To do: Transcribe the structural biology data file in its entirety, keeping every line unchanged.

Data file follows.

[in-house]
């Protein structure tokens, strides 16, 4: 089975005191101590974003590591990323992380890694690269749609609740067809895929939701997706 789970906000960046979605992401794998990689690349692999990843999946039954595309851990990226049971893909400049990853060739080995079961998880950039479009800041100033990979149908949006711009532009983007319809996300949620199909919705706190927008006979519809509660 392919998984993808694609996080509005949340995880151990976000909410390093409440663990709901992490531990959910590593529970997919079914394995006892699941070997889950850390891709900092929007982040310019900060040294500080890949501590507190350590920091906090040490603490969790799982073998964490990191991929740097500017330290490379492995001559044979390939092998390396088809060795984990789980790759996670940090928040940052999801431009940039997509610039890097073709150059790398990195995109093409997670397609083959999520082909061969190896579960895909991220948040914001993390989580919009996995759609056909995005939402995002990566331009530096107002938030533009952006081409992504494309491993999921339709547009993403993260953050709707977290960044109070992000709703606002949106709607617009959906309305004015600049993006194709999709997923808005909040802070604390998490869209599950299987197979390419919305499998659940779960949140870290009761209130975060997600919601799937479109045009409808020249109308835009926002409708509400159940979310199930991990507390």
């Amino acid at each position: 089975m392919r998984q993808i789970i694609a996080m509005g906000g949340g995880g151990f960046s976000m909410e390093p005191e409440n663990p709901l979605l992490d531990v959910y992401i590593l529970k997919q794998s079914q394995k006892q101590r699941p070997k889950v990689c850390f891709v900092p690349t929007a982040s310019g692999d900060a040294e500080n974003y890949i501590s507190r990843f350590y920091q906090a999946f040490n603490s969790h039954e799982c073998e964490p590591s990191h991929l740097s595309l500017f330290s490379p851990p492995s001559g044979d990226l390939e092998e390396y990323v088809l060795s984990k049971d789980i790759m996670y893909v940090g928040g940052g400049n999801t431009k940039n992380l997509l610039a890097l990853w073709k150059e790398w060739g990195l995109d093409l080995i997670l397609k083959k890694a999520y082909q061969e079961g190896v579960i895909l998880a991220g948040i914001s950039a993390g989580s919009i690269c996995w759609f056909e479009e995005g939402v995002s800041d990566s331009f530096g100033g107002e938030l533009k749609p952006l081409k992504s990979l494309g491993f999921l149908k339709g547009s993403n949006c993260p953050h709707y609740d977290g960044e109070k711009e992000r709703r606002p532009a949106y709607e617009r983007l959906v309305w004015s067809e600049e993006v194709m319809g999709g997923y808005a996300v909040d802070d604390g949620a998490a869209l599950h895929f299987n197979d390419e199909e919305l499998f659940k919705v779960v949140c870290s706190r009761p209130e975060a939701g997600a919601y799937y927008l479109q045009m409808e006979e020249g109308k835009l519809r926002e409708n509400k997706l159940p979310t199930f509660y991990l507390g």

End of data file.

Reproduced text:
[in-house]
């Protein structure tokens, strides 16, 4: 089975005191101590974003590591990323992380890694690269749609609740067809895929939701997706 789970906000960046979605992401794998990689690349692999990843999946039954595309851990990226049971893909400049990853060739080995079961998880950039479009800041100033990979149908949006711009532009983007319809996300949620199909919705706190927008006979519809509660 392919998984993808694609996080509005949340995880151990976000909410390093409440663990709901992490531990959910590593529970997919079914394995006892699941070997889950850390891709900092929007982040310019900060040294500080890949501590507190350590920091906090040490603490969790799982073998964490990191991929740097500017330290490379492995001559044979390939092998390396088809060795984990789980790759996670940090928040940052999801431009940039997509610039890097073709150059790398990195995109093409997670397609083959999520082909061969190896579960895909991220948040914001993390989580919009996995759609056909995005939402995002990566331009530096107002938030533009952006081409992504494309491993999921339709547009993403993260953050709707977290960044109070992000709703606002949106709607617009959906309305004015600049993006194709999709997923808005909040802070604390998490869209599950299987197979390419919305499998659940779960949140870290009761209130975060997600919601799937479109045009409808020249109308835009926002409708509400159940979310199930991990507390």
């Amino acid at each position: 089975m392919r998984q993808i789970i694609a996080m509005g906000g949340g995880g151990f960046s976000m909410e390093p005191e409440n663990p709901l979605l992490d531990v959910y992401i590593l529970k997919q794998s079914q394995k006892q101590r699941p070997k889950v990689c850390f891709v900092p690349t929007a982040s310019g692999d900060a040294e500080n974003y890949i501590s507190r990843f350590y920091q906090a999946f040490n603490s969790h039954e799982c073998e964490p590591s990191h991929l740097s595309l500017f330290s490379p851990p492995s001559g044979d990226l390939e092998e390396y990323v088809l060795s984990k049971d789980i790759m996670y893909v940090g928040g940052g400049n999801t431009k940039n992380l997509l610039a890097l990853w073709k150059e790398w060739g990195l995109d093409l080995i997670l397609k083959k890694a999520y082909q061969e079961g190896v579960i895909l998880a991220g948040i914001s950039a993390g989580s919009i690269c996995w759609f056909e479009e995005g939402v995002s800041d990566s331009f530096g100033g107002e938030l533009k749609p952006l081409k992504s990979l494309g491993f999921l149908k339709g547009s993403n949006c993260p953050h709707y609740d977290g960044e109070k711009e992000r709703r606002p532009a949106y709607e617009r983007l959906v309305w004015s067809e600049e993006v194709m319809g999709g997923y808005a996300v909040d802070d604390g949620a998490a869209l599950h895929f299987n197979d390419e199909e919305l499998f659940k919705v779960v949140c870290s706190r009761p209130e975060a939701g997600a919601y799937y927008l479109q045009m409808e006979e020249g109308k835009l519809r926002e409708n509400k997706l159940p979310t199930f509660y991990l507390g």